Wednesday, May 20, 2009

Zackary Canepari - NYT Staged Photo Controversy

Zackary Canepari has a pretty big problem. At the ripe old age of 30 or so, he is likely now persona non-grata at the New York Times, and his journalistic ethics will also likely give other editorial publications pause to hire him.

PDNPulse first reported, in New York Times Withdraws Posed News Photo (5/19/08), about the photo above, and the Times' withdrawal of the photograph, including an apology that PDN ran.

What was this photographer thinking when he staged a news photo?

(Continued after the Jump)


While we have not spoken to Zack, his Lightstalkers page shows he's been in and out of India and the Middle East for almost two years, and according to Verve Photo, in this article Zack Canepari - The New Breed of Documentary Photographers (2/27/09), he's been a photographer since 2003. Canepari started doing portraits - making images happen, not standing back and waiting for them to happen.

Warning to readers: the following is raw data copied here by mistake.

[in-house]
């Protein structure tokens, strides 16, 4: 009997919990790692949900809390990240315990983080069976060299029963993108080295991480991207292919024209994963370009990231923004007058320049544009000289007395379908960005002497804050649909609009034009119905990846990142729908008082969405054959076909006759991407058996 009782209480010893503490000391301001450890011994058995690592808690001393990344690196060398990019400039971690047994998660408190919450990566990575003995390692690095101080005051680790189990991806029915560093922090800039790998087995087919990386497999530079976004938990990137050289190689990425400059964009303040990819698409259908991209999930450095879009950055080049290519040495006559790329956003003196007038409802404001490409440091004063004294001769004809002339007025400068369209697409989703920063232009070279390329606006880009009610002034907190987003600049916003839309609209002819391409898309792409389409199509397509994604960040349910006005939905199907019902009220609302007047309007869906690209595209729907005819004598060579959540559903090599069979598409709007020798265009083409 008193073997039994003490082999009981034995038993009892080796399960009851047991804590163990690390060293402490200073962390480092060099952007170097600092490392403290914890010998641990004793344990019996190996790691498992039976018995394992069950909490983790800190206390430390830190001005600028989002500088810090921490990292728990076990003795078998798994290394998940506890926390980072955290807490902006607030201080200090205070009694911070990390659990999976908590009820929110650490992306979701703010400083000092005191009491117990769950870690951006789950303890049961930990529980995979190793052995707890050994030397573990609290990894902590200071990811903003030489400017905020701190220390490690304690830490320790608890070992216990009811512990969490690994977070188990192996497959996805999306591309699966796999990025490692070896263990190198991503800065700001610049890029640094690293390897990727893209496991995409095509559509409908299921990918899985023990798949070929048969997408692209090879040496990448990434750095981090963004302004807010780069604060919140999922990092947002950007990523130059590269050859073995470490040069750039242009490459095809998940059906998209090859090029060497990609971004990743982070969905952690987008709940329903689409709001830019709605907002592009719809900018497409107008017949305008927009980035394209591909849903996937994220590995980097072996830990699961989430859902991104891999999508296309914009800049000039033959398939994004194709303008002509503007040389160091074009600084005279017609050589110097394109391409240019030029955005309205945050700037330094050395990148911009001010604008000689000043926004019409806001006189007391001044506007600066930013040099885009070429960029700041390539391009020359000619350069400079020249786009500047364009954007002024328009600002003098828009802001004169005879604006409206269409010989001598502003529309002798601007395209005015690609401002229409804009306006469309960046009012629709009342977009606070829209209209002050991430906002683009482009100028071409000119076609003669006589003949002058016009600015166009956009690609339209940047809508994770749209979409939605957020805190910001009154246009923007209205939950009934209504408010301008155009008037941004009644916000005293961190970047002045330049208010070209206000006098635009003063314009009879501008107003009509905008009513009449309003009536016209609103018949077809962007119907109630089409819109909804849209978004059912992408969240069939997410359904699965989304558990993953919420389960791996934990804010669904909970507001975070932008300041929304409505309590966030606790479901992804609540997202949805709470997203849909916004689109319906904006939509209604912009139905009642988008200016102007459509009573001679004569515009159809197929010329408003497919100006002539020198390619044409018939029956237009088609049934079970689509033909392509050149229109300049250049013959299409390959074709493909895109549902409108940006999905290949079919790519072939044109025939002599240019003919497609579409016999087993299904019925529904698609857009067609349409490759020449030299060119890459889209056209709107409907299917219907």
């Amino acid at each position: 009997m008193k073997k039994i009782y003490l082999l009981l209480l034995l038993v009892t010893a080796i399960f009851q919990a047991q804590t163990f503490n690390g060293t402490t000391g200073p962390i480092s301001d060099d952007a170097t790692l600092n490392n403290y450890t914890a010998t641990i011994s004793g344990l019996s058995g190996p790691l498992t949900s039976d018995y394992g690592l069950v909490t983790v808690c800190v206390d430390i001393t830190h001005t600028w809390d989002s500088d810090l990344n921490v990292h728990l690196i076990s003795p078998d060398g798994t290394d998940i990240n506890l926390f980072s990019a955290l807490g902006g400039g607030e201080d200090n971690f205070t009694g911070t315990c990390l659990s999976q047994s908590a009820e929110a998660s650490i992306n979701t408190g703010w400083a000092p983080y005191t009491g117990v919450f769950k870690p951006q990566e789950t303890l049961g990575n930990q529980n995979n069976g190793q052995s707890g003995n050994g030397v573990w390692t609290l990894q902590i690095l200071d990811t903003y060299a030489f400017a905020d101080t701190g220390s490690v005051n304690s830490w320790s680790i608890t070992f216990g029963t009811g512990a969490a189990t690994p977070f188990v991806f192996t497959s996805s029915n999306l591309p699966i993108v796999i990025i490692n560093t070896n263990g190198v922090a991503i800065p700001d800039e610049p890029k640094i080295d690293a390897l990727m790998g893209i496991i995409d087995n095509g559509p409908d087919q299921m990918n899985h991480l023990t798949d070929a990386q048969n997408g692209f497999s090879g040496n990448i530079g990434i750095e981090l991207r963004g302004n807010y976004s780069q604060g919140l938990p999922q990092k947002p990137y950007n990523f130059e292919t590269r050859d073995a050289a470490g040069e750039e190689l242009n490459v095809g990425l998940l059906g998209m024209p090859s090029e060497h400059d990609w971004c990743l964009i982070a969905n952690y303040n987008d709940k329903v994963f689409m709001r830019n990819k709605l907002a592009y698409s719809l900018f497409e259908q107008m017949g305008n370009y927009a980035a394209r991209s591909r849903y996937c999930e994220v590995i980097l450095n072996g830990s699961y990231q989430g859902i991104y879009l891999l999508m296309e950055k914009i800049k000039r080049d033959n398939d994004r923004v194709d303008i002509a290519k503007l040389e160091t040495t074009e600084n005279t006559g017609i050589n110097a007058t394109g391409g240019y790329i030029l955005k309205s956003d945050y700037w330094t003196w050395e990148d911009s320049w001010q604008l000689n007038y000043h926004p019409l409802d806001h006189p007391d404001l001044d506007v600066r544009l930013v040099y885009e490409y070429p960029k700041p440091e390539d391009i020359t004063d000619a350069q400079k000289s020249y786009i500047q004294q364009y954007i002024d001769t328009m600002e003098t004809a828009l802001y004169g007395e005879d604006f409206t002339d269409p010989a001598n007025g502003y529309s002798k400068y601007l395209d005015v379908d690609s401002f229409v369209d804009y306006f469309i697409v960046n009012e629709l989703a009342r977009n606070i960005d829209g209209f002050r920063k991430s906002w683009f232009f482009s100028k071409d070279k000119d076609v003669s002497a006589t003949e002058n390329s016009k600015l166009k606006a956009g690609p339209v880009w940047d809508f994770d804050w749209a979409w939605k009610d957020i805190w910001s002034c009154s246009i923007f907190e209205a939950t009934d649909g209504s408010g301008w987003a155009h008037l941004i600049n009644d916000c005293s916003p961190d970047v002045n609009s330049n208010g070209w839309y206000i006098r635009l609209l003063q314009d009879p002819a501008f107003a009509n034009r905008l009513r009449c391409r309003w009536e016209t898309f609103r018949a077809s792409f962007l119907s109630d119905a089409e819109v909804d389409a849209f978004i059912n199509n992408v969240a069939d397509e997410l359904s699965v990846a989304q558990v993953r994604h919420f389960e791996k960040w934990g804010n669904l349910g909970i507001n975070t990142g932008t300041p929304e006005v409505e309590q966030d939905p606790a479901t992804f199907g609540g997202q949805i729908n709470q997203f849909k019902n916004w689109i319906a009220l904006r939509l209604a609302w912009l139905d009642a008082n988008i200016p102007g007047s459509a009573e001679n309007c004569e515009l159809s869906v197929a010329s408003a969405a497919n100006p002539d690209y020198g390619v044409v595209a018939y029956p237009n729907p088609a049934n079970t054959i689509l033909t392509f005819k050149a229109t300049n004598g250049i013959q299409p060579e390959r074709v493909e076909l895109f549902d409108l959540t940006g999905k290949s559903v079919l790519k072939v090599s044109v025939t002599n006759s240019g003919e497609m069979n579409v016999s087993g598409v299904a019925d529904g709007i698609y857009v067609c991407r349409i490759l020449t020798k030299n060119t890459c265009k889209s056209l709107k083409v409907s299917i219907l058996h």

Unfortunately, when publications pay a pittance for their photographers, and do not pay a living wage, the photographers with the integrity necessary to work for the top publications in the world do other things - their own projects, books, commercial work, and so on. Heck, even a few teach classes and workshops. Because the New York Times has not, well, pardon the pun, kept up with the times, in terms of pay, they have reapt what they have sown. I would not be surprised that there are others they didn't catch, and in an era where photographers are driven to compete, whether Zack's posed photo, which is over the line, to the Reuters photographer with the "enhanced" smoke , which is egregiously over the line, until photographers are paid fairly enough that they can do their jobs - and, it should be said, are staffers with job security, pressures like this will continue to errode the public's trust in journalistic works. The problem is, once people realize this and think about course-correcting, it will be too late, and visual journalism will have been dealt a mortal blow around the world.